By Cassie Fish, CassandraFish.com
ME cattle futures are consolidating today after making modest gains Monday bolstered by the highest fed cattle prices last week since July 4. Futures are content to let the cash side keep the razzle dazzle while they plod placidly along, one eye on outside markets and the other eye on the USDA boxed beef cutout value.
CBoxes printed higher yesterday and will be higher this week, next and likely the same until pre-Labor Day when a typical pause and pullback occurs for about 3 weeks in September before the real dynamic up in October and November. Choice boxes were at $250 around July 4th and last night posted at $238.52, a telling illustration that packer margins are barely positive and will widen only if boxes can quickly out gain cash cattle prices the next 3 weeks.
Indeed end users have adjusted to the low beef production this summer having made allowances and adjustments which seem to have kept beef demand spurts in check since June. Only the loin primal is premium to a year ago today. Continued heavy imports of lean trimmings throughout this summer, up 28% YTD, have more-than-effectively plugged the hole left by our small domestic non-fed kills and toppled beef 90s off of their $290 perch held for over a year. That in turn has cooled demand a little for various chuck and round fed cuts, those primals down 12% and 13% respectively from a year ago.
How Low Will Kills Go?
With August kills running in the 530k area without backing up cattle there is a great deal of discussion about just how low kills will be this fall and early winter. Fed cattle supplies for that period are thought by some to be so tight, that running minimum production schedules will be a challenge. If this turns out to be true, then end users may find themselves adapting to the smallest beef production in modern history yet again, well below USDA and many analysts’ predictions made earlier in 2015.
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Murray N. Rothbard was the father of what some call Radical Libertarianism or Anarcho-Capitalism which Hans-Hermann Hoppe described as “Rothbard’s unique contribution to the rediscovery of property and property rights as the common foundation of both economics and political philosophy, and the systematic reconstruction and conceptual integration of modern, marginalist economics and natural-law political philosophy into a unified moral science: libertarianism.”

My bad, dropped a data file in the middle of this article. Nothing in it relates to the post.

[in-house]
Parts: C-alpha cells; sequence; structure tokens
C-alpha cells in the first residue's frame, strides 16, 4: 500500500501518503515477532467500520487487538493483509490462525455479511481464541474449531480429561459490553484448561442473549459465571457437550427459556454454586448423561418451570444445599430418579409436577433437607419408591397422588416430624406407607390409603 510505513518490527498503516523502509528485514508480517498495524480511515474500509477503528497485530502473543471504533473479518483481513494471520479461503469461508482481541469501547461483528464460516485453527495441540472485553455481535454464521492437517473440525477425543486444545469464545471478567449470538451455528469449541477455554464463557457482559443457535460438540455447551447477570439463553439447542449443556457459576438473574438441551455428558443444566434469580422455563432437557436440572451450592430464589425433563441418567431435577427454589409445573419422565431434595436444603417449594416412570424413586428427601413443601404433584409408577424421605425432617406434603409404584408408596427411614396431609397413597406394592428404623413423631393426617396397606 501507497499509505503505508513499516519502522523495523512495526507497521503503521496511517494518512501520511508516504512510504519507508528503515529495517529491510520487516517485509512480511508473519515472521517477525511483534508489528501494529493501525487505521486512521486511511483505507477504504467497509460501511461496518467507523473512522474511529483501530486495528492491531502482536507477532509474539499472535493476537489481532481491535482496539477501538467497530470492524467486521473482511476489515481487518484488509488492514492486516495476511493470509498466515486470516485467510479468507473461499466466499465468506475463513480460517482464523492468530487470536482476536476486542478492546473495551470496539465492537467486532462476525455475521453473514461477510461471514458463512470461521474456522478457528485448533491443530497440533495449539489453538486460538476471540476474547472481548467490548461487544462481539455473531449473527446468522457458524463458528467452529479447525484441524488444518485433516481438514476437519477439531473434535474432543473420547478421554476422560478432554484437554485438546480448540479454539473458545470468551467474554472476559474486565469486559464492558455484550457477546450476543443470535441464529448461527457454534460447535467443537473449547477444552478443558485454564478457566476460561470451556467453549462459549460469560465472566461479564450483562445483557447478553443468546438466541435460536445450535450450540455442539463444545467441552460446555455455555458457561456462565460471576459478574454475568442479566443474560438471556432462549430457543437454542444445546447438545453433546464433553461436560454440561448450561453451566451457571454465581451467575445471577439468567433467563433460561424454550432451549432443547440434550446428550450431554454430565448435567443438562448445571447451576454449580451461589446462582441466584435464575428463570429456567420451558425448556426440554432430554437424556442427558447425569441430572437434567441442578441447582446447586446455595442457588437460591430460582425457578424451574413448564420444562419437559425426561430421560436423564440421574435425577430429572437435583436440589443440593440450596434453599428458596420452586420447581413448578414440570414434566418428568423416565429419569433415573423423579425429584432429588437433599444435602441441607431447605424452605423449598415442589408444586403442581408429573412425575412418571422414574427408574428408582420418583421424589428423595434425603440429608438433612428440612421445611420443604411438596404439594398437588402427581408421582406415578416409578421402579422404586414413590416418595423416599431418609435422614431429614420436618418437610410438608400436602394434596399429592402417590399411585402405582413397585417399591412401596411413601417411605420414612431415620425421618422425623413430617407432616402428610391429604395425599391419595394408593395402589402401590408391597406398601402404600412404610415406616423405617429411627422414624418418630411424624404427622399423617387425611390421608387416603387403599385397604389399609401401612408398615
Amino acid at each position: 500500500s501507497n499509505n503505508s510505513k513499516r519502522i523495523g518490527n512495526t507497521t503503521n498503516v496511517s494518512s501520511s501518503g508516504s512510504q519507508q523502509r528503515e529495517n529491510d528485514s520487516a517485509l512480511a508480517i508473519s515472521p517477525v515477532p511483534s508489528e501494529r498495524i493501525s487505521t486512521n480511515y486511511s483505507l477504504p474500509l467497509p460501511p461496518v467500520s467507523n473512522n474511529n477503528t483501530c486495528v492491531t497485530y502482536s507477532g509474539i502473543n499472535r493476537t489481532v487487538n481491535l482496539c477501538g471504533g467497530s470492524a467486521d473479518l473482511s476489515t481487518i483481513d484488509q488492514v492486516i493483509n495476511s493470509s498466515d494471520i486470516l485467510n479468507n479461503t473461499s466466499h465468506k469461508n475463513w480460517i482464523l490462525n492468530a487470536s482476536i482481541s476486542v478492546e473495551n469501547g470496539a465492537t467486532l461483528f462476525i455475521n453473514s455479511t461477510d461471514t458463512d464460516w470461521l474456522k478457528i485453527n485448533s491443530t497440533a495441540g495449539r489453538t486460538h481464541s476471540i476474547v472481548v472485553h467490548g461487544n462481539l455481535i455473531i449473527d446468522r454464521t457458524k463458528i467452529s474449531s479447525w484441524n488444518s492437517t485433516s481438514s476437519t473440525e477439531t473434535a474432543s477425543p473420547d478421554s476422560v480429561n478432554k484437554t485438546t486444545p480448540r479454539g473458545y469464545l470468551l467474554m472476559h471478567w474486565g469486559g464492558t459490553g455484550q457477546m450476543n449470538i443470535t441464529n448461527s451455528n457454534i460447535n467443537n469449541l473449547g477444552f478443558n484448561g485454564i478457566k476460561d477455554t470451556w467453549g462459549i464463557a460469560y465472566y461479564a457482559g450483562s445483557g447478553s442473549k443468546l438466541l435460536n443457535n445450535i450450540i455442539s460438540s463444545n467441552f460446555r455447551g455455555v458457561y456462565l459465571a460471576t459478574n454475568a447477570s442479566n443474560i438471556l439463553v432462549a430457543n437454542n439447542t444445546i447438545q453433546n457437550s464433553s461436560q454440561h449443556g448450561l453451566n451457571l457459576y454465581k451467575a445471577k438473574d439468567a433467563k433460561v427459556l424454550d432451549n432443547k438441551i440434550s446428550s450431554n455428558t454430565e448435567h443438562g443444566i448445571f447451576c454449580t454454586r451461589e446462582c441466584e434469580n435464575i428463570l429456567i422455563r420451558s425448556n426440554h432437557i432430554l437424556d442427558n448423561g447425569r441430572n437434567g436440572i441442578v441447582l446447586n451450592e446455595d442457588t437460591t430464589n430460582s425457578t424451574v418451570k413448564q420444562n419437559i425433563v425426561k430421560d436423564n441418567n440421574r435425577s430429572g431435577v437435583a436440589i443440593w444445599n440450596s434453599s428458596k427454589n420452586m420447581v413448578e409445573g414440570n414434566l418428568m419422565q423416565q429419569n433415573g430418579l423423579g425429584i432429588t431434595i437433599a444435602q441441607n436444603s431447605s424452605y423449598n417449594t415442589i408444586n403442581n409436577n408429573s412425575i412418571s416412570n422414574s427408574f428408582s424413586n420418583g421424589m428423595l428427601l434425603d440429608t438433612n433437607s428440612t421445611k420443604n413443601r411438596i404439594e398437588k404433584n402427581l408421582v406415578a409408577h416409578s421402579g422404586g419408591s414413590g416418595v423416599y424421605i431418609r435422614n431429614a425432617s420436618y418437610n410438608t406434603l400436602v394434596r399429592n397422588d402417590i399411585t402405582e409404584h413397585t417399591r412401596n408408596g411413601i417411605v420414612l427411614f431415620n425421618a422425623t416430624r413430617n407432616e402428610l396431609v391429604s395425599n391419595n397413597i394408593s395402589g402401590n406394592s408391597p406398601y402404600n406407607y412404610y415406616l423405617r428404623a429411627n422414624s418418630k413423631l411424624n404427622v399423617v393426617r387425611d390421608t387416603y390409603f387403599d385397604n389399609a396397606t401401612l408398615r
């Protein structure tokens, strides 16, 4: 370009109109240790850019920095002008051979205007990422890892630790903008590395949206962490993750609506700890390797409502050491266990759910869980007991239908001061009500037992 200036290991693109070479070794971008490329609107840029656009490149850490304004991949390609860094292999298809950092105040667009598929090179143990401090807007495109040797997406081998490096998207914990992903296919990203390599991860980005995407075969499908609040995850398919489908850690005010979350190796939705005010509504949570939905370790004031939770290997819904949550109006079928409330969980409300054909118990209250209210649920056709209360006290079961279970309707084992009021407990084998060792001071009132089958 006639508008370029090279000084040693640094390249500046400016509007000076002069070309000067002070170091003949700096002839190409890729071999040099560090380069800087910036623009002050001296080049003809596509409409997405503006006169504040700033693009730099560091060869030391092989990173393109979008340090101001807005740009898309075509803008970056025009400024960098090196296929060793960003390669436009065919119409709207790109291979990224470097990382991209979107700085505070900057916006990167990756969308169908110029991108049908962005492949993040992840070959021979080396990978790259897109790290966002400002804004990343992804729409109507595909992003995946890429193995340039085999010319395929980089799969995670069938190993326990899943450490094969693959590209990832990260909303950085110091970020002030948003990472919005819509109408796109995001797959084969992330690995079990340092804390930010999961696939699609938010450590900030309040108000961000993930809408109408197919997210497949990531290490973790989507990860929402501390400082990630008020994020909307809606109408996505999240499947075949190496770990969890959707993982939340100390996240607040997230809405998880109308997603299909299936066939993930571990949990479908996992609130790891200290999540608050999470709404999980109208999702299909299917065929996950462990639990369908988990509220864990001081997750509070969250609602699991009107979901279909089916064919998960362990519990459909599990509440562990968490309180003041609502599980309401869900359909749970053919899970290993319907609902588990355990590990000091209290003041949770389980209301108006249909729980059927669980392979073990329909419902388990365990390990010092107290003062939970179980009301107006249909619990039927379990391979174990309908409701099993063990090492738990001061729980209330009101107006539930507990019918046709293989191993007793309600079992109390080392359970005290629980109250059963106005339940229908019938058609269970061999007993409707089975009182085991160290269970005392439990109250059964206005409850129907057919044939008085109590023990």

This book applies the principles of this “unified moral science” to environmental and natural resource management issues.
The book started out life as an assigned reading list for a university level course entitled Environmental and Natural Resource Economics: The Austrian View.
As I began to prepare to teach the course, I quickly saw that there was a plethora of textbooks suitable for universal level courses dealing with environmental and natural resource economics. The only problem was that they were all based in mainstream neo-classical (or Keynesian) theory. I could find no single collection of material comprising a comprehensive treatment of environmental and natural resource economics based on Austrian Economic Theory.
However, I was able to find a large number of essays, monographs, papers delivered at professional meetings and published from a multitude of sources. This book is the result. It is composed of a collection of research reports and essays by reputable scientists, economists, and legal experts as well as private property and free market activists.
The book is organized into seven parts: I. Environmentalism: The New State Religion; II. The New State Religion Debunked; III. Introduction to Environmental and Natural Resource Economics; IV. Interventionism: Law and Regulation; V. Pollution and Recycling; VI. Property Rights: Planning, Zoning and Eminent Domain; and VII. Free Market Conservation. It also includes an elaborate Bibliography, References and Recommended Reading section including an extensive Annotated Bibliography of related and works on the subject.
The intellectual level of the individual works ranges from quite scholarly to informed editorial opinion.